• Guzik writes, “His heart was glad because he was filled with mercenary ambition. The Levite did not care about Micah, only for the pay and status that he might get by being the priest for a whole tribe instead of a mere family.”

        • So, they turned and left, putting their small children, livestock, and valuables in front of them. After they had gone some distance from Micah’s house, the men who were in the houses near Micah’s house assembled and caught up to the Danites. They called out to the Danites, who turned around to face them and said to Micah, “What’s the matter with you, why have you assembled together?” And he replied, “You took my gods that I made and the priest and went away. What do I have left? How can you say, ‘What’s the matter with you?’”

          • NLT Illustrated Study Bible says, “Some of Micah’s neighbors had apparently become converts to the cult of his shrine. The question was only intended to cow Micah into abandoning the fight. Micah’s last speech is pathetic and pitiful. He began by stealing from his own mother and ended by losing to worse thieves than himself. The narrative drips with irony, including Micah’s loss of the gods I have made. His fate was that of all who forsake the Lord’s covenant: I have nothing left!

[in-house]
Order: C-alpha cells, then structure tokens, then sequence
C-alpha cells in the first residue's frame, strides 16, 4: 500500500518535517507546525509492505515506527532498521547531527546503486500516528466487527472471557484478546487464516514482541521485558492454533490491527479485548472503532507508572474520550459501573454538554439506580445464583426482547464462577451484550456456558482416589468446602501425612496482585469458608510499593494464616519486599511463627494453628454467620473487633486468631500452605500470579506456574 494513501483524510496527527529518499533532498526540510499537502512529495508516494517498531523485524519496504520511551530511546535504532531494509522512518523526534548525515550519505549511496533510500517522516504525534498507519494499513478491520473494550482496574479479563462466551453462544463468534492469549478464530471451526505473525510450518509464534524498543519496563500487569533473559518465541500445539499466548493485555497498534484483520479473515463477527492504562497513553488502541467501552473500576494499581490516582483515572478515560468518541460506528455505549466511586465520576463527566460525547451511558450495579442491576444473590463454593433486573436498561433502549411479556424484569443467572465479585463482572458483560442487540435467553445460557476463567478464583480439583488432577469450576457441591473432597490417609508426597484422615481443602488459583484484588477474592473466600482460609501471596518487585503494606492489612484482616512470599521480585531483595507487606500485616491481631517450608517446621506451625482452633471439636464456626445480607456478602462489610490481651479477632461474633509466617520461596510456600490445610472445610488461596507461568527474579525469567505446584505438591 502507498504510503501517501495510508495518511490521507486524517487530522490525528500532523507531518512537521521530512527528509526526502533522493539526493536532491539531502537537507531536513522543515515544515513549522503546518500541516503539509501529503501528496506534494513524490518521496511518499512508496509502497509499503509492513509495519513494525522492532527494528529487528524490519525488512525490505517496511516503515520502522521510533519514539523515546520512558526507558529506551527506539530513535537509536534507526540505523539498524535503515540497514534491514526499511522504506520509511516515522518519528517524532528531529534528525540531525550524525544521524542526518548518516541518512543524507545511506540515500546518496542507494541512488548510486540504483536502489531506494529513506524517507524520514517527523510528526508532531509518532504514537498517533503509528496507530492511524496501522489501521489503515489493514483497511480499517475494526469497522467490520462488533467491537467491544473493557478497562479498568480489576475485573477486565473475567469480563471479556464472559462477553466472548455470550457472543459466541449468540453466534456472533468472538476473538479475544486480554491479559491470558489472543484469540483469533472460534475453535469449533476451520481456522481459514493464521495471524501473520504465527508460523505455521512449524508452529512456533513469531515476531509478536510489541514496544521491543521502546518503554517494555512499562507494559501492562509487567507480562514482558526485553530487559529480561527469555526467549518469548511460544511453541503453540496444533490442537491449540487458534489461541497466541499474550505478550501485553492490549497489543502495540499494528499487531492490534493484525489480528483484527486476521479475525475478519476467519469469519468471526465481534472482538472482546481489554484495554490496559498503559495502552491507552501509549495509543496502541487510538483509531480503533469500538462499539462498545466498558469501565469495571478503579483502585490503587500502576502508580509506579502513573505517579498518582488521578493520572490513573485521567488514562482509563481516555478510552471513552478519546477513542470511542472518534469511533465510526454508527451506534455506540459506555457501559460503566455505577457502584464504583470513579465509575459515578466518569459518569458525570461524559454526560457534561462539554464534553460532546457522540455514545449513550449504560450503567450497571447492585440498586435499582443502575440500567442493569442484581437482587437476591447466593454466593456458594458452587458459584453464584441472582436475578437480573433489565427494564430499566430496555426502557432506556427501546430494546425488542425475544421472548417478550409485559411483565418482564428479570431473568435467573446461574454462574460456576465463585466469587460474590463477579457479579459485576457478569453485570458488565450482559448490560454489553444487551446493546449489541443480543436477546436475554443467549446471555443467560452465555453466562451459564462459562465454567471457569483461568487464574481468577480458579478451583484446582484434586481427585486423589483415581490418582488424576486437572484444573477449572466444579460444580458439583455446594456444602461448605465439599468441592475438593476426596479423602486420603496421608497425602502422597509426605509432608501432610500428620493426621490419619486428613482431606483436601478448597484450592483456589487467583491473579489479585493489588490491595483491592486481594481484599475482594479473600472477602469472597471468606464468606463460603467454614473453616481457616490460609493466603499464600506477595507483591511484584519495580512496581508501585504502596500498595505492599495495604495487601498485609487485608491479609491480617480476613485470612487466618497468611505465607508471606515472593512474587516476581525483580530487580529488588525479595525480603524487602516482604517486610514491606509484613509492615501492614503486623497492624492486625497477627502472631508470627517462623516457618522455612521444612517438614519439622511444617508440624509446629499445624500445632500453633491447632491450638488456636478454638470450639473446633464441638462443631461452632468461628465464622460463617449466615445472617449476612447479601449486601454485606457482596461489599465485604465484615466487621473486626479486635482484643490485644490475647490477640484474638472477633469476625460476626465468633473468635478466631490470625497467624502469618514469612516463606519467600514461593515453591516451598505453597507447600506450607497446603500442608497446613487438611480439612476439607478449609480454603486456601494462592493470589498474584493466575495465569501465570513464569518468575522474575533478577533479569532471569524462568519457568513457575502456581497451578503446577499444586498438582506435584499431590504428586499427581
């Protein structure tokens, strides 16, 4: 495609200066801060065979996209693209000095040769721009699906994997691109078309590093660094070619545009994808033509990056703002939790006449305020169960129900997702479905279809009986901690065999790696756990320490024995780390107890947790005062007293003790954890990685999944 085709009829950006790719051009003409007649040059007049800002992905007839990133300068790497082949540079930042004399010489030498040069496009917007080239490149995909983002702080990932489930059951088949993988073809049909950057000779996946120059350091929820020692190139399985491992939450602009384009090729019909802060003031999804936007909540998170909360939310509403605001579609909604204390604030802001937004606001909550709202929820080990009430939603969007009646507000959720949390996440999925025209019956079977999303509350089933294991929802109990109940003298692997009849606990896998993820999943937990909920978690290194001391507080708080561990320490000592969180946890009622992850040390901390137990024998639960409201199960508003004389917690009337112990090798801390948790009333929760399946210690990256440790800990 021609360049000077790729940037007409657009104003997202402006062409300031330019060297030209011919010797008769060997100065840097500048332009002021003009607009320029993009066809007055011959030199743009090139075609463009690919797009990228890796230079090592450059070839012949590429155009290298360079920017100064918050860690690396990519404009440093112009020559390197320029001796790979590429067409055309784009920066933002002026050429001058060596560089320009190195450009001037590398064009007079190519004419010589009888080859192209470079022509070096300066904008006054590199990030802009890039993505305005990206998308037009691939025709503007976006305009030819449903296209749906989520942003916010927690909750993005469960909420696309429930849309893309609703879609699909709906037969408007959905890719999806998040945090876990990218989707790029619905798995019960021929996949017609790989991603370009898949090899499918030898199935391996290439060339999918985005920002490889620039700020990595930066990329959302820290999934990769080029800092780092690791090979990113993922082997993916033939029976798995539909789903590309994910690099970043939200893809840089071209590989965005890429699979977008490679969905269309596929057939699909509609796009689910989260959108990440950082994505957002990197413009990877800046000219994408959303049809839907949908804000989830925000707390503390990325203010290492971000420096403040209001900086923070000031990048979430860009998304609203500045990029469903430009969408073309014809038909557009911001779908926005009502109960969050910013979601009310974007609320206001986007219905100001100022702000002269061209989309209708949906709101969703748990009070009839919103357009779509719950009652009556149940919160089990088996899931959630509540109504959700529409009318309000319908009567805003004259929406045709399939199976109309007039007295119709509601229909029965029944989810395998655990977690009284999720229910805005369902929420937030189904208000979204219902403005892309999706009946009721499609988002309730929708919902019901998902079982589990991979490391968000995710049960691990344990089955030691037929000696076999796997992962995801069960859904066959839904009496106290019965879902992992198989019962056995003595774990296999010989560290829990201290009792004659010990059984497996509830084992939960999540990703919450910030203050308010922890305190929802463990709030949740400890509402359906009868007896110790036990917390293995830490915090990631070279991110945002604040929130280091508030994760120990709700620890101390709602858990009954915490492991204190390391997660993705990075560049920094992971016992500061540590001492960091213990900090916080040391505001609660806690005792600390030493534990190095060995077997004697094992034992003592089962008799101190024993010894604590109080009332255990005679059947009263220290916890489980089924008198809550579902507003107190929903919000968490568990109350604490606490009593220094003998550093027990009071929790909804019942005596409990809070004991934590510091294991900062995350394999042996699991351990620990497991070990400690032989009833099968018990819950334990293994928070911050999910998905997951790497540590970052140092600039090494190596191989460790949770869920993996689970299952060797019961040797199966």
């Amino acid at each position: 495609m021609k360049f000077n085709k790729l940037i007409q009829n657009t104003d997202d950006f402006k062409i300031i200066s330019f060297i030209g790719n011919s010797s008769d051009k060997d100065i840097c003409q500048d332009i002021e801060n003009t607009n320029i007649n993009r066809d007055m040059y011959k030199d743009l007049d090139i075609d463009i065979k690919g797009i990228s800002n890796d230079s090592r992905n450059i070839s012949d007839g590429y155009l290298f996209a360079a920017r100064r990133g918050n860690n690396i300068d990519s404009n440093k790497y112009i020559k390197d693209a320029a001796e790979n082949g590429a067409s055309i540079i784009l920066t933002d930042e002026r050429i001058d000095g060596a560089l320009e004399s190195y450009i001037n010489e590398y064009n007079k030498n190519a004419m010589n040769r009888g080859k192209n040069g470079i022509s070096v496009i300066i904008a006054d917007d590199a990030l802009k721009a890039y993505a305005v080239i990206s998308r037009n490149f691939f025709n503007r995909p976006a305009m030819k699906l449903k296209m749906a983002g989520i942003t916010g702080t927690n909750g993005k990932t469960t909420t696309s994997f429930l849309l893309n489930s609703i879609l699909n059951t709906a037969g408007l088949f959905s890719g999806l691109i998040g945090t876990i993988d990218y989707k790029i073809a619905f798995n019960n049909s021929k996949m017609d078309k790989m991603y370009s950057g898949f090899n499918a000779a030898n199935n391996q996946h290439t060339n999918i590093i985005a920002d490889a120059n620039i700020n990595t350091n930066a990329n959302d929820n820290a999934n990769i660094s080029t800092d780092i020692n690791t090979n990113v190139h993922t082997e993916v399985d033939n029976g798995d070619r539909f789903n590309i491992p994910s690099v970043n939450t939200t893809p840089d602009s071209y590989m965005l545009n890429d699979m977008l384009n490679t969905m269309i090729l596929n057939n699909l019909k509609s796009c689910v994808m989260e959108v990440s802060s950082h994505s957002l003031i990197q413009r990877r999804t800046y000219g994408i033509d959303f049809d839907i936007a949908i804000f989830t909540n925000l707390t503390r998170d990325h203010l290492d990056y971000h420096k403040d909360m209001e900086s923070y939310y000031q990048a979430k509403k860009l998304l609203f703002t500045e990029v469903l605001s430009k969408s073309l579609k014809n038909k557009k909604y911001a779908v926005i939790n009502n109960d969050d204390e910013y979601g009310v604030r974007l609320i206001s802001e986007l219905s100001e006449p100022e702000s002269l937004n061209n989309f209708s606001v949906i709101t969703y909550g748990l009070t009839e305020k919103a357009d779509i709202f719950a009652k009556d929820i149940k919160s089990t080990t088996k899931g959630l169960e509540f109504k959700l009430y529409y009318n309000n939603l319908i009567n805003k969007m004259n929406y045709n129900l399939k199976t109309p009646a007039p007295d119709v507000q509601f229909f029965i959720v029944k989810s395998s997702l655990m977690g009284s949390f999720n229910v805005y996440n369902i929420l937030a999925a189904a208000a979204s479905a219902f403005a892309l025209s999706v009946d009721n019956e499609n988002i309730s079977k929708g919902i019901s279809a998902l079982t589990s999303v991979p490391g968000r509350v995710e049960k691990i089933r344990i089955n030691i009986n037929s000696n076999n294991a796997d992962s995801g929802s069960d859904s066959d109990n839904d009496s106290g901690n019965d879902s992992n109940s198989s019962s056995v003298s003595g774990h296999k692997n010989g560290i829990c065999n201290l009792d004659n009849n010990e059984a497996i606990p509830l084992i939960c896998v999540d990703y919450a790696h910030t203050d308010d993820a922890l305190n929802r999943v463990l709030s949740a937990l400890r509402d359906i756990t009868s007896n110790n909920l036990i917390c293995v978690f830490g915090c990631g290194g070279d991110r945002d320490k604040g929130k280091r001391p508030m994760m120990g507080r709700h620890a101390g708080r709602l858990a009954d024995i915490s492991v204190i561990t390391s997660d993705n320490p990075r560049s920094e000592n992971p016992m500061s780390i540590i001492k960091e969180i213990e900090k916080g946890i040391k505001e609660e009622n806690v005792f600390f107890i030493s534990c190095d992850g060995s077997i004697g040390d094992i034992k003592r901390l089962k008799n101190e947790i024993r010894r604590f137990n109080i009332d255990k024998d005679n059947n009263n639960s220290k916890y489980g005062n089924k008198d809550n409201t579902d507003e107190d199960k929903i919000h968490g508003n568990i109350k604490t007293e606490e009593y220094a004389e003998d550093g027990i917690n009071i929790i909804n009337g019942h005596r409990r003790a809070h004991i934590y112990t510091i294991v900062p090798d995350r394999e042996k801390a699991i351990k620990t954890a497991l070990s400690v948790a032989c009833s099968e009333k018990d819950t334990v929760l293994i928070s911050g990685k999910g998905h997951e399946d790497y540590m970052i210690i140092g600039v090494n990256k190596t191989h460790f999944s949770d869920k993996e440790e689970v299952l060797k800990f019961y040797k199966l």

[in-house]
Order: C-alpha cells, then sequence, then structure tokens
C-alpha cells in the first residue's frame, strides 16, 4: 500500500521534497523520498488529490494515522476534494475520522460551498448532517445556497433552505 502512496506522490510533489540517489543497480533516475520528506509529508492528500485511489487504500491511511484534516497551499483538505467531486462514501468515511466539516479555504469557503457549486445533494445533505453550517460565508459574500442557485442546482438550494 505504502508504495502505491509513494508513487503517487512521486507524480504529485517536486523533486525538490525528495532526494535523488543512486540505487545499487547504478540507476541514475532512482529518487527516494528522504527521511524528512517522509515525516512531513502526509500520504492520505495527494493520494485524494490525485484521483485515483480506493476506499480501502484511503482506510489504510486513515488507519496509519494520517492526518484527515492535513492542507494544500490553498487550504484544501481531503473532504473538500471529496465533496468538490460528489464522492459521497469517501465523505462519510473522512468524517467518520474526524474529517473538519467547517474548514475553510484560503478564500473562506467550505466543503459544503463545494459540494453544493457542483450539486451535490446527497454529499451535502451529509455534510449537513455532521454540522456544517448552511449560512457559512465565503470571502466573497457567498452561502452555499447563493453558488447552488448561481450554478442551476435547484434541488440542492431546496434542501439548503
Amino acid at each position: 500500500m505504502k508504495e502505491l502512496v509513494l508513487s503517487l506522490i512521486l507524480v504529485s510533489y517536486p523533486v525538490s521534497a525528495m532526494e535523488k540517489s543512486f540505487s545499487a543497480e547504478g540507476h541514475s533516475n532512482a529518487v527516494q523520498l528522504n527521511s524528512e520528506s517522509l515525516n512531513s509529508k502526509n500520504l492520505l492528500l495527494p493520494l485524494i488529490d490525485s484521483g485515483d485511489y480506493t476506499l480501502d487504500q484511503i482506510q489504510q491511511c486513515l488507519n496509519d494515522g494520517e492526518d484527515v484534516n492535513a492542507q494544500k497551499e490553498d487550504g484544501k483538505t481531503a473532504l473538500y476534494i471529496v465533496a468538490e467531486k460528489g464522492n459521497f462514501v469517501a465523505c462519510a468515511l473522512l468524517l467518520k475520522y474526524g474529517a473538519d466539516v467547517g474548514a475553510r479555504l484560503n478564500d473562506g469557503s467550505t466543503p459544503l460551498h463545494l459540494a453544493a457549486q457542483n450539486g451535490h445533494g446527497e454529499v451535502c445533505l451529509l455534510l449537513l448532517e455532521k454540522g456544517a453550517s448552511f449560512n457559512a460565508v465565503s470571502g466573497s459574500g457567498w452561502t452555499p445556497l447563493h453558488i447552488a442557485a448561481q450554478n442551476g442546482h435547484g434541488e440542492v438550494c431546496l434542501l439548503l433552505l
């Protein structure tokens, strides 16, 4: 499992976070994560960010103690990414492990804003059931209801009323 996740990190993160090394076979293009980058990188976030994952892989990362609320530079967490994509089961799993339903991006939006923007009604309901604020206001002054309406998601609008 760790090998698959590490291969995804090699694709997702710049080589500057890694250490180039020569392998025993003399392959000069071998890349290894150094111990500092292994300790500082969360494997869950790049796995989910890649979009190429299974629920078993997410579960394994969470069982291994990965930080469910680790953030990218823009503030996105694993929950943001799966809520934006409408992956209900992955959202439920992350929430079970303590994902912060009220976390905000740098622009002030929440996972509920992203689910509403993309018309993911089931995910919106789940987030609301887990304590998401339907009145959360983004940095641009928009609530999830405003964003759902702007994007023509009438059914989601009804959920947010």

• The Danites said, “Don’t argue with us, or fierce men will attack you and you and your family will lose your lives. The Danites went on their way, and Micah turned to go back home because he saw that they were too strong for him.

        • They took what Micah had made, and the priest that belonged to him, and they came to Laish- to a quiet and unsuspecting people. They killed them with their swords and burned the city down. There was no one to save them because they were far away from Sidon and they didn’t have any dealings with anyone. It was in the valley that belonged to Beth-rehob. Then the rebuilt the city and lived there. They named the city Dan, after the name of their ancestor Dan, Israel’s son. However, the city was formerly named Laish.